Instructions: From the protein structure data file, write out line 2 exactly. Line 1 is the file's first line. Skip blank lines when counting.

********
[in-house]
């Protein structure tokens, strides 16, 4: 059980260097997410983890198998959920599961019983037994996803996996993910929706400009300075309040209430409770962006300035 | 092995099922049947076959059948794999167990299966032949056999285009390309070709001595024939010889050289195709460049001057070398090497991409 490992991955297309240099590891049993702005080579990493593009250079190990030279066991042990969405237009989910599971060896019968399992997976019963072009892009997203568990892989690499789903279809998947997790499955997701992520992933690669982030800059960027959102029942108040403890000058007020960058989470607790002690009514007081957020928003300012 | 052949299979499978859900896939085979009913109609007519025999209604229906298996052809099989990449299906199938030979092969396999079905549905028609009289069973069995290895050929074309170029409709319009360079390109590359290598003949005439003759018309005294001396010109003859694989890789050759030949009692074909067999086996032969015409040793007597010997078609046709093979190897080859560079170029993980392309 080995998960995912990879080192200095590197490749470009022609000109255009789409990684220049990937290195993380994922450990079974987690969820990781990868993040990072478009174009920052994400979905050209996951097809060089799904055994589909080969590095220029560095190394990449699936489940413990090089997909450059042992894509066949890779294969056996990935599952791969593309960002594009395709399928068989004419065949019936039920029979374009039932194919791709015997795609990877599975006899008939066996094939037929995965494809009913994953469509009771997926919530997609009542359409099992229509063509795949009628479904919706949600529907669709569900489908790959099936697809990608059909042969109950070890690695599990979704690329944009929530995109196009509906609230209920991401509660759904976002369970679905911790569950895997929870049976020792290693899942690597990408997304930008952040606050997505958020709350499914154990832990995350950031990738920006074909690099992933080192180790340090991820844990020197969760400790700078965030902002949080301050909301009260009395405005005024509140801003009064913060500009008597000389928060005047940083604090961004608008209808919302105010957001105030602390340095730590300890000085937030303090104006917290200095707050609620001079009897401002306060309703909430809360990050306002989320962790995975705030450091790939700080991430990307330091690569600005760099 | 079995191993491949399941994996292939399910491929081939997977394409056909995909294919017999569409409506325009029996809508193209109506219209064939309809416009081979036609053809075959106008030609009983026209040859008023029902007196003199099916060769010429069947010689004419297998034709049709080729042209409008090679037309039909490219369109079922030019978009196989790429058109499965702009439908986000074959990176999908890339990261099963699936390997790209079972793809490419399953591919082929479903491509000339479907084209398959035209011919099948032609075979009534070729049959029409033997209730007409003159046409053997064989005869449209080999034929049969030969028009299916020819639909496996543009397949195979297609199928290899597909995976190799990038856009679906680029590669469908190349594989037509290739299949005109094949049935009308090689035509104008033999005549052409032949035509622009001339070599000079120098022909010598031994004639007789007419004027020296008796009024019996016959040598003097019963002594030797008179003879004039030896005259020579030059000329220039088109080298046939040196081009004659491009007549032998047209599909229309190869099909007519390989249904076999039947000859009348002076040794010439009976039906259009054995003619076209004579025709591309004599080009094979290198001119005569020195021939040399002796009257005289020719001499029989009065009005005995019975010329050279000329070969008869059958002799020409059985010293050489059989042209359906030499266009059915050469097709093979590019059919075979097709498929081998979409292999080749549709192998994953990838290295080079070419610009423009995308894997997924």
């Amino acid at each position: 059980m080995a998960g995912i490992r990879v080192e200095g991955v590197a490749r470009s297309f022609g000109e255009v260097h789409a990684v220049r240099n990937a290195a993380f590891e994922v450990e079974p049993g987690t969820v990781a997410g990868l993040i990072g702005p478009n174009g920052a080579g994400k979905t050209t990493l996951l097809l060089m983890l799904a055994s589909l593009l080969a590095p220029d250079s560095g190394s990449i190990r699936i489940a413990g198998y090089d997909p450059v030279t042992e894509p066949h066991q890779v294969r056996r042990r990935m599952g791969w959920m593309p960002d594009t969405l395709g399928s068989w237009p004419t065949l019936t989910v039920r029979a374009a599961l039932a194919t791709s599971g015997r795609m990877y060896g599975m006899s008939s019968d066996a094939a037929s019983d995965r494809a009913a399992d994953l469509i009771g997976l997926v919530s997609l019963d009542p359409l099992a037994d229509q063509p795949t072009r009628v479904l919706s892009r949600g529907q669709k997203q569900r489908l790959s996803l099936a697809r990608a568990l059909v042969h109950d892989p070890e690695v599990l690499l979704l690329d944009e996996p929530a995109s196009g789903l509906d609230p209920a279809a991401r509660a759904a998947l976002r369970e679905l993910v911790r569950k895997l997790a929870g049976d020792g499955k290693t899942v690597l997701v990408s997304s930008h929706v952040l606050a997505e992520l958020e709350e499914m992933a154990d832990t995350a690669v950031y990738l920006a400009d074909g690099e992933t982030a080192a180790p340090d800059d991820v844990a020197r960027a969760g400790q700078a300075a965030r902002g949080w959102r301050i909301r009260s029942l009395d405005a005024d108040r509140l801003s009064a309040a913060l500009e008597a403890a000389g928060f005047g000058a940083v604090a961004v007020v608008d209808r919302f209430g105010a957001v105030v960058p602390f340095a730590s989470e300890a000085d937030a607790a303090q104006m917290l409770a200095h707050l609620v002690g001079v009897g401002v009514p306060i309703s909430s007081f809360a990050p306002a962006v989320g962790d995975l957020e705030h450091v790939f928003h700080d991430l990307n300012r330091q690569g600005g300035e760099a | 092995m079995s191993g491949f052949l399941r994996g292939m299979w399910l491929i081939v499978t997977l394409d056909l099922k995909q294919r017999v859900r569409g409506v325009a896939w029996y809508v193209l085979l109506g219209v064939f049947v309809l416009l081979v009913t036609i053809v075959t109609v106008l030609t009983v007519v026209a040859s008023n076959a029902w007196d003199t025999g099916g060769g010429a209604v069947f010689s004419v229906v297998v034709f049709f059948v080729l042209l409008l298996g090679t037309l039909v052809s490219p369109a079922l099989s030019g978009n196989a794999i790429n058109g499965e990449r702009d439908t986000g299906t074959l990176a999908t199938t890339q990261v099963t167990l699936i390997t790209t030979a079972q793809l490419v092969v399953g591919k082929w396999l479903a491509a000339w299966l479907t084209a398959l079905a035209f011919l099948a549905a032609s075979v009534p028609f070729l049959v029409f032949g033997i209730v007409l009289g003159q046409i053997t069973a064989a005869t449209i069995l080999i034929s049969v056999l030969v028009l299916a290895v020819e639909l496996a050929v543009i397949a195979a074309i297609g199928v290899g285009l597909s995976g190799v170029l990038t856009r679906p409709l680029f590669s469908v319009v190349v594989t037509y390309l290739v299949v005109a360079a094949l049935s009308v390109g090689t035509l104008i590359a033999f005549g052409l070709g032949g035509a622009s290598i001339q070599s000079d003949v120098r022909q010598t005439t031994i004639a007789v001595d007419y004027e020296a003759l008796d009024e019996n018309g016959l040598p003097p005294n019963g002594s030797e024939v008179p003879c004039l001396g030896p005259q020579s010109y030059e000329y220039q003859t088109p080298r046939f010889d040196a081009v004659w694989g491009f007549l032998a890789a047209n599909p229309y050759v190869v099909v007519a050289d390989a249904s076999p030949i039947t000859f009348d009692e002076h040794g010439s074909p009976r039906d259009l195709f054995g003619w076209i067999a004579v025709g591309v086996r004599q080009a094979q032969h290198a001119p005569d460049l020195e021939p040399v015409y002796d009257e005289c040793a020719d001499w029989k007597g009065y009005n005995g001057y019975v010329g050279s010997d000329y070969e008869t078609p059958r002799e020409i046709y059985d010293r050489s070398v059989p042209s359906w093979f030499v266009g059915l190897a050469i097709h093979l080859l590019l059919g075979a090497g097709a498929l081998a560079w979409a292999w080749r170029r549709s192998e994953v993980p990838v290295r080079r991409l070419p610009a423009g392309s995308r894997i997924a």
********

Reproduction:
């Protein structure tokens, strides 16, 4: 059980260097997410983890198998959920599961019983037994996803996996993910929706400009300075309040209430409770962006300035 | 092995099922049947076959059948794999167990299966032949056999285009390309070709001595024939010889050289195709460049001057070398090497991409 490992991955297309240099590891049993702005080579990493593009250079190990030279066991042990969405237009989910599971060896019968399992997976019963072009892009997203568990892989690499789903279809998947997790499955997701992520992933690669982030800059960027959102029942108040403890000058007020960058989470607790002690009514007081957020928003300012 | 052949299979499978859900896939085979009913109609007519025999209604229906298996052809099989990449299906199938030979092969396999079905549905028609009289069973069995290895050929074309170029409709319009360079390109590359290598003949005439003759018309005294001396010109003859694989890789050759030949009692074909067999086996032969015409040793007597010997078609046709093979190897080859560079170029993980392309 080995998960995912990879080192200095590197490749470009022609000109255009789409990684220049990937290195993380994922450990079974987690969820990781990868993040990072478009174009920052994400979905050209996951097809060089799904055994589909080969590095220029560095190394990449699936489940413990090089997909450059042992894509066949890779294969056996990935599952791969593309960002594009395709399928068989004419065949019936039920029979374009039932194919791709015997795609990877599975006899008939066996094939037929995965494809009913994953469509009771997926919530997609009542359409099992229509063509795949009628479904919706949600529907669709569900489908790959099936697809990608059909042969109950070890690695599990979704690329944009929530995109196009509906609230209920991401509660759904976002369970679905911790569950895997929870049976020792290693899942690597990408997304930008952040606050997505958020709350499914154990832990995350950031990738920006074909690099992933080192180790340090991820844990020197969760400790700078965030902002949080301050909301009260009395405005005024509140801003009064913060500009008597000389928060005047940083604090961004608008209808919302105010957001105030602390340095730590300890000085937030303090104006917290200095707050609620001079009897401002306060309703909430809360990050306002989320962790995975705030450091790939700080991430990307330091690569600005760099 | 079995191993491949399941994996292939399910491929081939997977394409056909995909294919017999569409409506325009029996809508193209109506219209064939309809416009081979036609053809075959106008030609009983026209040859008023029902007196003199099916060769010429069947010689004419297998034709049709080729042209409008090679037309039909490219369109079922030019978009196989790429058109499965702009439908986000074959990176999908890339990261099963699936390997790209079972793809490419399953591919082929479903491509000339479907084209398959035209011919099948032609075979009534070729049959029409033997209730007409003159046409053997064989005869449209080999034929049969030969028009299916020819639909496996543009397949195979297609199928290899597909995976190799990038856009679906680029590669469908190349594989037509290739299949005109094949049935009308090689035509104008033999005549052409032949035509622009001339070599000079120098022909010598031994004639007789007419004027020296008796009024019996016959040598003097019963002594030797008179003879004039030896005259020579030059000329220039088109080298046939040196081009004659491009007549032998047209599909229309190869099909007519390989249904076999039947000859009348002076040794010439009976039906259009054995003619076209004579025709591309004599080009094979290198001119005569020195021939040399002796009257005289020719001499029989009065009005005995019975010329050279000329070969008869059958002799020409059985010293050489059989042209359906030499266009059915050469097709093979590019059919075979097709498929081998979409292999080749549709192998994953990838290295080079070419610009423009995308894997997924």